A husband who is the most charismatic and most libidinous figure in American politics. A wife who looks sure to run for the presidency in 2008, thus ensuring the mother of all election battles. And, lest we forget, a daughter who seems remarkably sane given the circumstances of her upbringing. In the eyes of many, America’s real first family.
We can all complain about corporate expansion, globalisation and all that other worthy but dull stuff. But, really, where can you get a better caramel frappuccino?
19. OPRAH WINFREY
Her chat show has thrust many previously marginalised subjects into the American mainstream. Her book club has encouraged millions of Americans to read more regularly. Oprah, a major philanthropist, is also believed to be the world’s only black billionaire.
A New York phenomenon rather than a US-wide one, but still one of those symbols of America that never seems to age or tarnish.
21. ELLIS ISLAND AND THE STATUE OF LIBERTY
The door to the land of opportunity. Between 1892 and 1954, over 12 million immigrants entered the United States through Ellis Island. (The first was 15-year-old Annie Moore from Cork.) A plaque inside the Statue of Liberty’s base bears the famous lines ‘‘Give me your tired, your poor, your huddled masses yearning to breathe free.”
22. HARRIET TUBMAN
Tubman, who herself escaped slavery in 1849, later made about 19 secret expeditions to guide other enslaved blacks to freedom along the ‘Underground Railroad’ – a network of safe houses provided by blacks and abolitionist whites. She later became the first woman in American history to plan and lead a military attack, freeing hundreds more slaves in a raid in South Carolina during the Civil War.
23.THE NEW YORKER MAGAZINE
A weekly slice of brilliance, the New Yorker blends superb reportage with fiction from literary giants.The mix is leavened with a healthy dollop of cartoons. The best magazine in the world.
One of the many musical genres that are American – and, more specifically, African-American – inventions. Marrying old spirituals, so called ‘field hollers’ and west African influences, the blues laid the foundation for much of what was to follow, including rock ’n’ roll. Masters like Robert Johnson, Leadbelly, John Lee Hooker and Willie Dixon created music of elemental force.
25. SESAME STREET
The greatest children’s television programme ever, Sesame Street also created the ‘educational entertainment’ template that many others have since followed. There have been over 4,000 episodes and the show has been broadcast in at least 120 countries. With stars like Big Bird and Bert & Ernie, nowonder it worked.
26. MUHAMMAD ALI
From the night he first won the heavyweight crown by defeating Sonny Liston to his later epic battles with George Foreman and Joe Frazier, Ali was without peer as a boxer. But his influence outside the ring, in refusing to fight in Vietnam and in becoming an outspoken advocate for African-American rights, was even more significant. The greatest, indeed.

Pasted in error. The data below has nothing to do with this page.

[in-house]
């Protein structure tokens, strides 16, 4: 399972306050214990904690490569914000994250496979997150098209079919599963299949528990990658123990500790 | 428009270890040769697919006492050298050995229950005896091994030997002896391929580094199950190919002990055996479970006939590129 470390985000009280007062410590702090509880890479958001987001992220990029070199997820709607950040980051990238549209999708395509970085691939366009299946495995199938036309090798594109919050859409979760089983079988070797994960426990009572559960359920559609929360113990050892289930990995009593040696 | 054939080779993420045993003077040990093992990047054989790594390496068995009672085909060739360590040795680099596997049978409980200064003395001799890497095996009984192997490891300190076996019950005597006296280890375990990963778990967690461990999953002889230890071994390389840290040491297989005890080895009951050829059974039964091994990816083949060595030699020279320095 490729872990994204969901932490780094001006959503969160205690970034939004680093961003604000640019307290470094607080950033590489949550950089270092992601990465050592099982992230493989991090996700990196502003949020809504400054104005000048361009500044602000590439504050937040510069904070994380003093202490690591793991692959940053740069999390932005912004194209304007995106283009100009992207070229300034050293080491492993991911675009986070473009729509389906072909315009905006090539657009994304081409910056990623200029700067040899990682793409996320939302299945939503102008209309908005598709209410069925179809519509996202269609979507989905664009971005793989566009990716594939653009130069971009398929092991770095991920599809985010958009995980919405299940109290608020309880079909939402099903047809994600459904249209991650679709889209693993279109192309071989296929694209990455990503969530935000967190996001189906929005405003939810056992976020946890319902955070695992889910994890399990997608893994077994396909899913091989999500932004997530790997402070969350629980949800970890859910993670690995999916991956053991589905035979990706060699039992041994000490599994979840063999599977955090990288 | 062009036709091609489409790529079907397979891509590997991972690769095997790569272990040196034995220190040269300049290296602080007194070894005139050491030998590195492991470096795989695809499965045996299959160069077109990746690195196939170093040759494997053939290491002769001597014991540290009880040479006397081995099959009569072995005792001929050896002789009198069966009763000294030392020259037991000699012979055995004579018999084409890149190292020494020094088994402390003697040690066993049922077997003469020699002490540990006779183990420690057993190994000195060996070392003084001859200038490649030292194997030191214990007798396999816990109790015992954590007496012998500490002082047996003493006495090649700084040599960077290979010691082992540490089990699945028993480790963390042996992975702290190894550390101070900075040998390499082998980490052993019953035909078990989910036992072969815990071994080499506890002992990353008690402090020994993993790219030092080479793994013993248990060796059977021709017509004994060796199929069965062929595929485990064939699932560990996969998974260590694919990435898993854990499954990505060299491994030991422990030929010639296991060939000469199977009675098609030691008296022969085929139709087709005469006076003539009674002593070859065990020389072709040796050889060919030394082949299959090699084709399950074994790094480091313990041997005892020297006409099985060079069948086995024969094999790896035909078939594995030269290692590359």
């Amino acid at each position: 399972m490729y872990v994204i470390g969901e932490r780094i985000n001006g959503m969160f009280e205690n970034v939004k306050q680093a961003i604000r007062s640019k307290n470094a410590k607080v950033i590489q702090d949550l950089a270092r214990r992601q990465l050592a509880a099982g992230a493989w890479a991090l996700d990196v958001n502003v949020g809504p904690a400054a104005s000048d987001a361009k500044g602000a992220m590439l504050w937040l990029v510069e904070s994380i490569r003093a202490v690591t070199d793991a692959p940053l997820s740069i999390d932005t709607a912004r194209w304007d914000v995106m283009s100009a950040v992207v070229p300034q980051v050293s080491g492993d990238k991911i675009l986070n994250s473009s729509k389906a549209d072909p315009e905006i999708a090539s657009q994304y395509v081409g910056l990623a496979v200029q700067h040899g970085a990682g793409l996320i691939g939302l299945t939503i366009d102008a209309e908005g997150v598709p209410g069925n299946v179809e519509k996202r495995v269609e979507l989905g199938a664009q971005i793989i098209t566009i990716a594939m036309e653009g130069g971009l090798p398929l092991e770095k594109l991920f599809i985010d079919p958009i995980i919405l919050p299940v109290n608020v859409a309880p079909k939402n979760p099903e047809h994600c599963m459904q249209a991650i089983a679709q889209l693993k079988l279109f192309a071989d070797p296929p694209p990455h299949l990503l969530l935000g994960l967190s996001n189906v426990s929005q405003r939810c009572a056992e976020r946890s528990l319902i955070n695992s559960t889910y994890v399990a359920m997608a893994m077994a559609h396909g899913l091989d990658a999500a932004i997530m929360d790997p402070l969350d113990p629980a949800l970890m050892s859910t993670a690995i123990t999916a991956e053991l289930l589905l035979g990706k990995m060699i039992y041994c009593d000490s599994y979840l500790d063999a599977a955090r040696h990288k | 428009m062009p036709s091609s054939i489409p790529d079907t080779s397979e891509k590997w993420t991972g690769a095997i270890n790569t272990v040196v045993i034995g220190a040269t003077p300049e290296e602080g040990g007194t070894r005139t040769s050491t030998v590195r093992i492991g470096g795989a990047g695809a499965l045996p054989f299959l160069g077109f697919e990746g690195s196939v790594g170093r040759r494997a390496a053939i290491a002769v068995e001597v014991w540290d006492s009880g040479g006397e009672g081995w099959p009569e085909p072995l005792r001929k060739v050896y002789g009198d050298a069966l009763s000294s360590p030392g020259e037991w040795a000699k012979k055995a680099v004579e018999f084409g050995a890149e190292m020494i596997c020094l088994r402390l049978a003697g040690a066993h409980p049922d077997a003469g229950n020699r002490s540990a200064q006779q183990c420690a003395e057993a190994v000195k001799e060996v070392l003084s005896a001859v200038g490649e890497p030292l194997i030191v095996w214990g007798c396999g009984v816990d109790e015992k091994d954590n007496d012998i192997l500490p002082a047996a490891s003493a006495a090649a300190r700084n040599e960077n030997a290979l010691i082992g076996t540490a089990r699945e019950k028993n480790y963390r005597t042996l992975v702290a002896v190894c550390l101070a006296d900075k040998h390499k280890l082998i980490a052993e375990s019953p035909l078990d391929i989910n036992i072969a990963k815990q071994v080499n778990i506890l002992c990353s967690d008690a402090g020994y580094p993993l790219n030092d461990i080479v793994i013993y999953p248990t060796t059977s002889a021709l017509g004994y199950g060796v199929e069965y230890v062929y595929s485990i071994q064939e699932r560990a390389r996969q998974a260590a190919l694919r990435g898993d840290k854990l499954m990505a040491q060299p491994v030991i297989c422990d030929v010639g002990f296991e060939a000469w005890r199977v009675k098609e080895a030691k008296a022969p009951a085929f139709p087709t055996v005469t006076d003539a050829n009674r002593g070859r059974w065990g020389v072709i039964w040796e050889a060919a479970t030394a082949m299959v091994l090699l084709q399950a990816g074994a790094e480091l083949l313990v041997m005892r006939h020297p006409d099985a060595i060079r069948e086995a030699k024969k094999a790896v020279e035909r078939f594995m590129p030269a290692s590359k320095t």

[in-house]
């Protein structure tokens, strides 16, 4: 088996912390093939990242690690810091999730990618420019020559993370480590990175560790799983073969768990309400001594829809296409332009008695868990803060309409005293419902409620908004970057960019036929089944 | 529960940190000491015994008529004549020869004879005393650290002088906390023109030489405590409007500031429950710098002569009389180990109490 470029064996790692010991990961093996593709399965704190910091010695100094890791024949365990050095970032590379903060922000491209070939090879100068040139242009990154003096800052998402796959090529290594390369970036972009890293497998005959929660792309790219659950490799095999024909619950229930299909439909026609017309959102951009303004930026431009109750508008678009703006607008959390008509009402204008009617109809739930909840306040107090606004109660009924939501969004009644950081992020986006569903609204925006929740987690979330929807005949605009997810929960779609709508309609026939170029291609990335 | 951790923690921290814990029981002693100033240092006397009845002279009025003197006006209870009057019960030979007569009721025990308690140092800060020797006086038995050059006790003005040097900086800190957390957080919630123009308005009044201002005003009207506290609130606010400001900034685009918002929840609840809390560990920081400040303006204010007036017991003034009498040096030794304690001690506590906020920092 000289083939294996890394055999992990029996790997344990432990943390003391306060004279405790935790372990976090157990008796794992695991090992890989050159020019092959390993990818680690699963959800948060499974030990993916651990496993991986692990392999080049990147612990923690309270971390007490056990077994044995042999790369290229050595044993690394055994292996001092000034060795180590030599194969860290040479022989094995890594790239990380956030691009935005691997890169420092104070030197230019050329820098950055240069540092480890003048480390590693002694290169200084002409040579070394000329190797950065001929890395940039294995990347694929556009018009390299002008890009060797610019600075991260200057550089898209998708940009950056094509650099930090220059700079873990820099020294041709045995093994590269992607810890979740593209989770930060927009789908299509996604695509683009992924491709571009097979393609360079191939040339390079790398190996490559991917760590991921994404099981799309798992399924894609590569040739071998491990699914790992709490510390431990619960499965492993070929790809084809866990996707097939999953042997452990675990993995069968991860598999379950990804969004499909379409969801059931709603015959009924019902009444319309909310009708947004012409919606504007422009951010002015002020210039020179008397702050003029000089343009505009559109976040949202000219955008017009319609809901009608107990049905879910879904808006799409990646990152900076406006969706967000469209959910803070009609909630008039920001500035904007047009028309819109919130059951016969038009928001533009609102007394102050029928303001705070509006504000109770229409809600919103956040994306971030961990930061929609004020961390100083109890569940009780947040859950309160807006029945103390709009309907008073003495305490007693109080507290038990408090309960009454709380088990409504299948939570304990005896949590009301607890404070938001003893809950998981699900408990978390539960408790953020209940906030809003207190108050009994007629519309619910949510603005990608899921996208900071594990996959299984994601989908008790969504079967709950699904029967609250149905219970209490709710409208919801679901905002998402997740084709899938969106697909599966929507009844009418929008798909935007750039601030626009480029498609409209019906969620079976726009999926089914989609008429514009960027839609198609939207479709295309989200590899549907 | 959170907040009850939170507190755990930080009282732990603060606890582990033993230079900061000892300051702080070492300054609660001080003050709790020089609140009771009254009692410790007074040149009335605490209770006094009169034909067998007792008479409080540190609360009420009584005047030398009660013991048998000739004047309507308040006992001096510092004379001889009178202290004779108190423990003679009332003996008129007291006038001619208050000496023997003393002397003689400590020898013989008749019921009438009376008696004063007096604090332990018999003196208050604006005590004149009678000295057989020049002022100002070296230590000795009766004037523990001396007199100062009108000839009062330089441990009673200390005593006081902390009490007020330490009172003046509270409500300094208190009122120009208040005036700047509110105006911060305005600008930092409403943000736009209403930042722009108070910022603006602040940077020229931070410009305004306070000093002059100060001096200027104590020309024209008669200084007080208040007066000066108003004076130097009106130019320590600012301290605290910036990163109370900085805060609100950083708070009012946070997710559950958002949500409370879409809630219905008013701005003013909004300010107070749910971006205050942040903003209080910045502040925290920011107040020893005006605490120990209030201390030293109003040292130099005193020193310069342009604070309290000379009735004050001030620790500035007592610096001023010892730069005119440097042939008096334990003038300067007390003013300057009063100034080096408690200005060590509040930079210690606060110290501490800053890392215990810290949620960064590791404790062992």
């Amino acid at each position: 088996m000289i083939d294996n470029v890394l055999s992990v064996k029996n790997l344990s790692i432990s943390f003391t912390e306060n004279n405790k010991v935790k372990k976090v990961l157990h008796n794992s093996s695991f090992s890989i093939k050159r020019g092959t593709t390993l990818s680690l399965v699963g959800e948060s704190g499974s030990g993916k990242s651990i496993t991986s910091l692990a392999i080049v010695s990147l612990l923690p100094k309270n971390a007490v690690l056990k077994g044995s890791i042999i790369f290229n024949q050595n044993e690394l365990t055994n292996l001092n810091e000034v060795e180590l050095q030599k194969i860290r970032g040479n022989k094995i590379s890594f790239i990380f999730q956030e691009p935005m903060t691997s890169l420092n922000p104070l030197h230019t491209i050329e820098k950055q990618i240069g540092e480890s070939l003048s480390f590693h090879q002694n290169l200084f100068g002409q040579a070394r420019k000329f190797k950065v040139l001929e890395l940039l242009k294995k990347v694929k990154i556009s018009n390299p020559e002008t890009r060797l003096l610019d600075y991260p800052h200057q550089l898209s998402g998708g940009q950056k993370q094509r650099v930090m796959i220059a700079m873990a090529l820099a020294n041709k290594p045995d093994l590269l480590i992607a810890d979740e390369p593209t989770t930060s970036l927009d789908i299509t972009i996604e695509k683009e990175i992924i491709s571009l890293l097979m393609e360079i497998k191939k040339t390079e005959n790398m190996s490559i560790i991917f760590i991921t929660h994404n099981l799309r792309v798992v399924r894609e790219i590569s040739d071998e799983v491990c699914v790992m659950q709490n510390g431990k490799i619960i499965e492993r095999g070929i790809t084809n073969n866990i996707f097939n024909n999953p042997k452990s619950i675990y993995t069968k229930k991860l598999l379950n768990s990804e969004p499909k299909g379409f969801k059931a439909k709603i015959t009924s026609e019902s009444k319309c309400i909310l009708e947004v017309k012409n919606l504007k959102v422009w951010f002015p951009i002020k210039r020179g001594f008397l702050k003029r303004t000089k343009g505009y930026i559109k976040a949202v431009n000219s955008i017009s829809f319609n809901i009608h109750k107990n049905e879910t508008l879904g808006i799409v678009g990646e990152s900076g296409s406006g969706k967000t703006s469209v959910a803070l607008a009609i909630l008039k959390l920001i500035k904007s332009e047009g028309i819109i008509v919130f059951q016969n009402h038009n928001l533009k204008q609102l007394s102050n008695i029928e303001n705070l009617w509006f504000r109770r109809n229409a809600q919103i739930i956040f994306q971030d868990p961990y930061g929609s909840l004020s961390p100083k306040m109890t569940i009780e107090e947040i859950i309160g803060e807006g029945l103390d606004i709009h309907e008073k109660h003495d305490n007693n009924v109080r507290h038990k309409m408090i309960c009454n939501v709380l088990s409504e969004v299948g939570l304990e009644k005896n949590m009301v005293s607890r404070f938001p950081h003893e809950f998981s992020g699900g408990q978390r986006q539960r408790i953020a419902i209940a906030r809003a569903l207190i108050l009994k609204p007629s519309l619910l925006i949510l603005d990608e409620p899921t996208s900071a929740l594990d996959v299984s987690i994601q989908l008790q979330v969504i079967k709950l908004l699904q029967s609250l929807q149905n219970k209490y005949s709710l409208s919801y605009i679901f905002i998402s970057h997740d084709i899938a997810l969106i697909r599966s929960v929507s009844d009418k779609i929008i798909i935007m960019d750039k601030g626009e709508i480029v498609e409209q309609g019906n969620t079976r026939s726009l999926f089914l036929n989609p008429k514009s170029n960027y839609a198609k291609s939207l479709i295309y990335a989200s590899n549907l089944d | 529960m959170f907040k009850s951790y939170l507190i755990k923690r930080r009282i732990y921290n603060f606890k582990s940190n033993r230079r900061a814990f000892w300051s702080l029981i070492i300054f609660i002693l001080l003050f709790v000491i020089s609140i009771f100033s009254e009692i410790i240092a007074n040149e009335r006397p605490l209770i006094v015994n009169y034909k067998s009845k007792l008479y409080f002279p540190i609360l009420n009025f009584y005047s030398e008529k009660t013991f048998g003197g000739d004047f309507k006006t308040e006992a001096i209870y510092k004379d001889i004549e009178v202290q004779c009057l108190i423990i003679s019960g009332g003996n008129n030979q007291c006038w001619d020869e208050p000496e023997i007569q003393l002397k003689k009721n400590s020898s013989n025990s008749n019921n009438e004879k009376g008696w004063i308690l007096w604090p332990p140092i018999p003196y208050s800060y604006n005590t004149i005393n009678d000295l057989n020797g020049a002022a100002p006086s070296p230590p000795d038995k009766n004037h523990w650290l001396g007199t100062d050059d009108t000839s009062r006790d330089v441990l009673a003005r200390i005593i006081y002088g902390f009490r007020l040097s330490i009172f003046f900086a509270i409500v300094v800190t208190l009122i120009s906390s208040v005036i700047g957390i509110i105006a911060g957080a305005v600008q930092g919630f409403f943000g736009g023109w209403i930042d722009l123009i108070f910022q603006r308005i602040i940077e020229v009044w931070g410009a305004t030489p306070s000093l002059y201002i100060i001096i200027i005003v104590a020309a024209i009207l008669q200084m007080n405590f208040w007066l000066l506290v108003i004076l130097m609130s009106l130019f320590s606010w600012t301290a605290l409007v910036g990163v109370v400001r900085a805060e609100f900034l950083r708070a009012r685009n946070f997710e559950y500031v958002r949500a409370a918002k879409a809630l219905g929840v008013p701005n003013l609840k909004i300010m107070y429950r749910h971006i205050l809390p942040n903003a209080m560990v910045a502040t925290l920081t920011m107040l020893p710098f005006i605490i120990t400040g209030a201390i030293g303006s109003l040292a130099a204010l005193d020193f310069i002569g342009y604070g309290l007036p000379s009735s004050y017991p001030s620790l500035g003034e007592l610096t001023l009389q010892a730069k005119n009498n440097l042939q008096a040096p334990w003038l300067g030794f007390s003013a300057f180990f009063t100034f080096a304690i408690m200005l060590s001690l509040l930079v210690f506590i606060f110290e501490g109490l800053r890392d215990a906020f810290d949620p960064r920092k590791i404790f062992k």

The channel that sparked the 24-hour ‘rolling news’ revolution has been out-paced in the competition for viewers by the conservative, Rupert Murdoch-owned Fox News Channel. But CNN is still the place to turn for coverage of tumultuous developing events.
28. GREAT COP SHOWS
Law& Order and its spin-offs are the latest successes in a lineage that includes Kojak, Hill Street Blues, Cagney & Lacey and NYPD Blue.
29. CHRIS ROCK
The funniest man in America. It’s that simple.
30. ROAD TRIPS
. . .which can, of course, be taken anywhere, but which are, at root, an American tradition. The American highway has always been a place where liberation can be found, at least in the popular imagination, and speeding down one of the arteries that criss-cross this huge nation, it’s just possible to believe it.
31. JOHNNY CASH
A great American renegade. A voice like a lion’s and a face that looked like it belonged on Mount Rushmore. He rightfully enjoyed a career resurgence in the last years of his life. In the process, he made one of the most moving videos ever to accompany his version of a Nine Inch Nails song, Hurt.
32. AMERICAN FOOTBALL
Baseball maybe regarded as America’s national pastime, but football is where the real action is. The sport demands courage and athleticism in spades. Wide receivers, who have to catch a ball at full stretch knowing that a 220lb helmeted man is about to launch himself into their midriff, deserve every dollar they get paid.
People from92 nations died in the September 11 attack on the World Trade Center. There are over 100,000 foreign-born children in the public school system of New York City alone. The idea of America as the world’s great melting pot still holds true.
34. LOCAL RADIO